Yesterday was quite a momentous day for me since my Teach 100 badge actually dropped below 500 for the first time. Of course, this didn’t last long and it is back to over 500 now. I did take a screen shot of it and tweeted it as proof though! Your ranking on the site is basically calculated by engagement and that made me think about the ways and stages we engage with blogs, videos and tweets. So here are my very own levels of internet engagement!…So, be honest, which stage did you reach?…
One of the main problems I have with my research is actually deciding and maintaining a focus. Being a primary school teacher requires you to be almost a ‘jack of all trades’ possessing a very good understanding of most areas coupled with an outstanding understanding of pedagogy. This suited my own personal mind, which tends to flick between ideas and practices. At the moment you will be aware that I am trying desperately to write my PhD proposal but my thoughts constantly change on what I would like to complete this on. One of the areas that interests me, as well as game based learning, gamification, virtual worlds and online discussion forums, is student engagement. Promoting student engagement has been proved to have a positive impact on both learning and outcomes and there are many ways which we, as educators, can encourage this engagement. However, linked to my Teach 100 badge/ranking, I have been considering the types and level of engagement which I think occur while browsing twitter, blog posts, RSS feeds and videos. What follows are my stages of engagement for internet content and, repeating my initial question, which stage did you reach?
Stage One – Nothing – This is the basic level of hierarchy of my stages of content engagement. We all engage with some content at this level, including me. If anyone engaged with this blog post at this stage then they will not actually be reading or listening to this. This stage is when you see the title of the post or tweet and just filter it out, considering that it is not of interest to you. There is no engagement apart from the decision not to take any action apart from deleting it from your feed or just moving on. This is an important filtering system that we all use in order to reduce the amount of posts we actually interact with. If you look at the wealth of posts which comes into our information feeds, we cannot possibly interact with them all. Some might consider this stage as our sanity keeper. Trying to get readers (for want of a better word) beyond this stage is the job of the title of the post or the image which accompanies it.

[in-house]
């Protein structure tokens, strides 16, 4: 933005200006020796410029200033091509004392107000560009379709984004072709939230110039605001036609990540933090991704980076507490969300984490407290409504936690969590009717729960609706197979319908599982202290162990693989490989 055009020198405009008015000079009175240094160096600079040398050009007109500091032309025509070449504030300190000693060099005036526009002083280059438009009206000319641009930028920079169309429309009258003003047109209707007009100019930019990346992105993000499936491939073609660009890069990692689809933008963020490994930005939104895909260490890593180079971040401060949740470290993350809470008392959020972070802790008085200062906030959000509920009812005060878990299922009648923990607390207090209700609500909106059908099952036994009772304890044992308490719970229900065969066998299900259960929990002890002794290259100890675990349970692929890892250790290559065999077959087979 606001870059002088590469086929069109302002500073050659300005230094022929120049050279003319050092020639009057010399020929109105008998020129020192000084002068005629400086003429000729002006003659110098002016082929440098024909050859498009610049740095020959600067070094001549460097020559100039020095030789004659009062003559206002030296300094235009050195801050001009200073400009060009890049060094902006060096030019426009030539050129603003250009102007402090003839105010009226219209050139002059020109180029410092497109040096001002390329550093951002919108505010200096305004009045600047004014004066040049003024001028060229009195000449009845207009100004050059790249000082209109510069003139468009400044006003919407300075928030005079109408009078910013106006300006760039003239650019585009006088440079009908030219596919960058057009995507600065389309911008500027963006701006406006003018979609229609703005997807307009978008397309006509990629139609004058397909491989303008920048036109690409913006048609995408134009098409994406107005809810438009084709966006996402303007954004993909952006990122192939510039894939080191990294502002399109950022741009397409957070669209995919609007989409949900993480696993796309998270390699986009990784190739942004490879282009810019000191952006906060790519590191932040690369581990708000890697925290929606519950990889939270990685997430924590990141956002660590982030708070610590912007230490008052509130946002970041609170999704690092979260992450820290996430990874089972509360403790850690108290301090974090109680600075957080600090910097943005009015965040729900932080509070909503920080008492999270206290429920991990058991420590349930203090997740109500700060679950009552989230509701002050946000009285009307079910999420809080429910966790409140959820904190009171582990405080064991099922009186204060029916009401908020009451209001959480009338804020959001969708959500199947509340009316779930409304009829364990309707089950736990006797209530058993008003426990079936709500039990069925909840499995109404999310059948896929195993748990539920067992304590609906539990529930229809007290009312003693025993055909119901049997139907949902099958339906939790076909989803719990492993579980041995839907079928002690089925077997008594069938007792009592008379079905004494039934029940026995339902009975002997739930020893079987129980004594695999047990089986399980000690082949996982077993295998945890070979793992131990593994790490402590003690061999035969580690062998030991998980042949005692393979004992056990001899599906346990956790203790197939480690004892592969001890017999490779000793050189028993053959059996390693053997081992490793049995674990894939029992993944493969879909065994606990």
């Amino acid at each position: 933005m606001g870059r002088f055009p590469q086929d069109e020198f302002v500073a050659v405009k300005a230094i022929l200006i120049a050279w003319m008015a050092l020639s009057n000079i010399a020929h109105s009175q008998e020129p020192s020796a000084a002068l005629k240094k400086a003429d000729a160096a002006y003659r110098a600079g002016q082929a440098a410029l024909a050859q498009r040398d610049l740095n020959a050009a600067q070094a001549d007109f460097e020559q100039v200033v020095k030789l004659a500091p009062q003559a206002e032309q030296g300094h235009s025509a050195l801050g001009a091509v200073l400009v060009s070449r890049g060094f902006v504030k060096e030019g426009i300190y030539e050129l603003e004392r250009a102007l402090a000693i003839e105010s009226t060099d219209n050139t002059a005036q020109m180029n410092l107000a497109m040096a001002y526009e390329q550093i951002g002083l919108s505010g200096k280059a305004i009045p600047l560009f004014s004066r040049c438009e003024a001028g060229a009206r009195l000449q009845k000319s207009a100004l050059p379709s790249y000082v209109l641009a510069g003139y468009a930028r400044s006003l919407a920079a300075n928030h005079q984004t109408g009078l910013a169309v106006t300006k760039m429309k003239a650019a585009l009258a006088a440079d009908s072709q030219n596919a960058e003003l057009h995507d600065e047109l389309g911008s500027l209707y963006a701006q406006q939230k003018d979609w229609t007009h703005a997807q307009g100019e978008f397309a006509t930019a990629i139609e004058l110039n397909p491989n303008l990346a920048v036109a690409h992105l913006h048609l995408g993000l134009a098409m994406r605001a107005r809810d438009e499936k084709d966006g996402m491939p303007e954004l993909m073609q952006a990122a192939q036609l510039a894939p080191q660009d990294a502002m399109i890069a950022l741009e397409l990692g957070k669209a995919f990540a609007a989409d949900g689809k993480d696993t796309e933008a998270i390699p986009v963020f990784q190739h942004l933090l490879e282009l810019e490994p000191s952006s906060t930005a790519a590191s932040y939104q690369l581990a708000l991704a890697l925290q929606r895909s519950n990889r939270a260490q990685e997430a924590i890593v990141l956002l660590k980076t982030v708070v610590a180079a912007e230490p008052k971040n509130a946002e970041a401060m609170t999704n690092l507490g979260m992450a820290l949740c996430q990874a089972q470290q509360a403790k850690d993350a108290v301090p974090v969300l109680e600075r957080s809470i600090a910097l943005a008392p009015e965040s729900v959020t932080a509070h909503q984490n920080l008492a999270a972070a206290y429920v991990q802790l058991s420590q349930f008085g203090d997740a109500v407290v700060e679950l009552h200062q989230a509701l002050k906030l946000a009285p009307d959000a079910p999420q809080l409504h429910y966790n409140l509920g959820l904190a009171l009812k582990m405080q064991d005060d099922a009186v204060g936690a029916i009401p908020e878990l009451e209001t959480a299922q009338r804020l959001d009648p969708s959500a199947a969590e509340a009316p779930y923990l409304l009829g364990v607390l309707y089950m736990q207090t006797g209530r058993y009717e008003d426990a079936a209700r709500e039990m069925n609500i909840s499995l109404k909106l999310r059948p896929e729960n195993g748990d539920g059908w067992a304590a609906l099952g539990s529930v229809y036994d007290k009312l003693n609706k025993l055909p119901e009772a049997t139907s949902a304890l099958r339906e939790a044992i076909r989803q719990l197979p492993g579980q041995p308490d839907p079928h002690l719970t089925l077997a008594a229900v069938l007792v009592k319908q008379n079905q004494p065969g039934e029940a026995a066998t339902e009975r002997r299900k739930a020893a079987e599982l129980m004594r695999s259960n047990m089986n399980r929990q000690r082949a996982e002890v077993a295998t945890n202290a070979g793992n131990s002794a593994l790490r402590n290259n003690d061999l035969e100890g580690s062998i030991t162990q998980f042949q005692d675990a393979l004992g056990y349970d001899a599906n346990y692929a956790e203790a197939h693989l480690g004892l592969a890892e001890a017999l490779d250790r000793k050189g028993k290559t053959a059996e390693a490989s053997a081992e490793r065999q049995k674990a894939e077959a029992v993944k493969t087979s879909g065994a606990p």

Stage Two – Actions – Even if you have reached this stage you might not actually be reading this at the moment. You might do in the future but the chances are the post is currently sitting in Pocket somewhere or the ‘read later’ application of your choice. The title/image did its job and you have decided that the post is worth a read, but time means you can not do it now and so you have saved it. Other limited actions, in this stage, also include liking or rating the post/video. You might not have actually read it, but you have liked it since you think it will be suitable and something you agree with. You might have retweeted it or added a suitable hashtag to it but essentially your own engagement with the post is still limited. You might have even reached this stage because you like the work the person usually produces or it is a colleague or someone you are supporting.
Stage Three -Surface Engagement – Got you! If you are still with this post then you have reached what I call Stage Three – Engagement! At this stage, engagement has actually started although this might still be at a superficial level. You have done some or all the previous stages and have actually started to read the post or watch the video. Initially you might skim the post and suddenly go back to stage two but this stage of engagement is all about actually reading and/or watching. Even after this stage, you could return to stage two but from my point of view, your engagement with the information is increasing.